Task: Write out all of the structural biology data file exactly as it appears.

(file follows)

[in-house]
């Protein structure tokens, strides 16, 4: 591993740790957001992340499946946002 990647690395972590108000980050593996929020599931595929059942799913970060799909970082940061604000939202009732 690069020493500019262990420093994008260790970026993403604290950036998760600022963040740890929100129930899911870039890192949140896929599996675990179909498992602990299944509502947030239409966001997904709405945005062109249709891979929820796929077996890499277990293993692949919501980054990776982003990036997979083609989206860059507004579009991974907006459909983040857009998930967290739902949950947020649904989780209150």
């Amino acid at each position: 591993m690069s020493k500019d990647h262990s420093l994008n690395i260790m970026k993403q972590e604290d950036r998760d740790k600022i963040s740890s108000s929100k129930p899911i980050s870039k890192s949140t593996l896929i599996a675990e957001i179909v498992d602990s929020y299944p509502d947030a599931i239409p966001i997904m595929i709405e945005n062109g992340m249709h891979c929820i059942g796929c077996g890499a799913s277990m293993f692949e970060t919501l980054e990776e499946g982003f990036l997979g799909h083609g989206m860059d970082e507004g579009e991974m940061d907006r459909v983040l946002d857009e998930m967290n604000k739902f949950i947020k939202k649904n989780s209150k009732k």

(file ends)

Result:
[in-house]
């Protein structure tokens, strides 16, 4: 591993740790957001992340499946946002 990647690395972590108000980050593996929020599931595929059942799913970060799909970082940061604000939202009732 690069020493500019262990420093994008260790970026993403604290950036998760600022963040740890929100129930899911870039890192949140896929599996675990179909498992602990299944509502947030239409966001997904709405945005062109249709891979929820796929077996890499277990293993692949919501980054990776982003990036997979083609989206860059507004579009991974907006459909983040857009998930967290739902949950947020649904989780209150």
């Amino acid at each position: 591993m690069s020493k500019d990647h262990s420093l994008n690395i260790m970026k993403q972590e604290d950036r998760d740790k600022i963040s740890s108000s929100k129930p899911i980050s870039k890192s949140t593996l896929i599996a675990e957001i179909v498992d602990s929020y299944p509502d947030a599931i239409p966001i997904m595929i709405e945005n062109g992340m249709h891979c929820i059942g796929c077996g890499a799913s277990m293993f692949e970060t919501l980054e990776e499946g982003f990036l997979g799909h083609g989206m860059d970082e507004g579009e991974m940061d907006r459909v983040l946002d857009e998930m967290n604000k739902f949950i947020k939202k649904n989780s209150k009732k």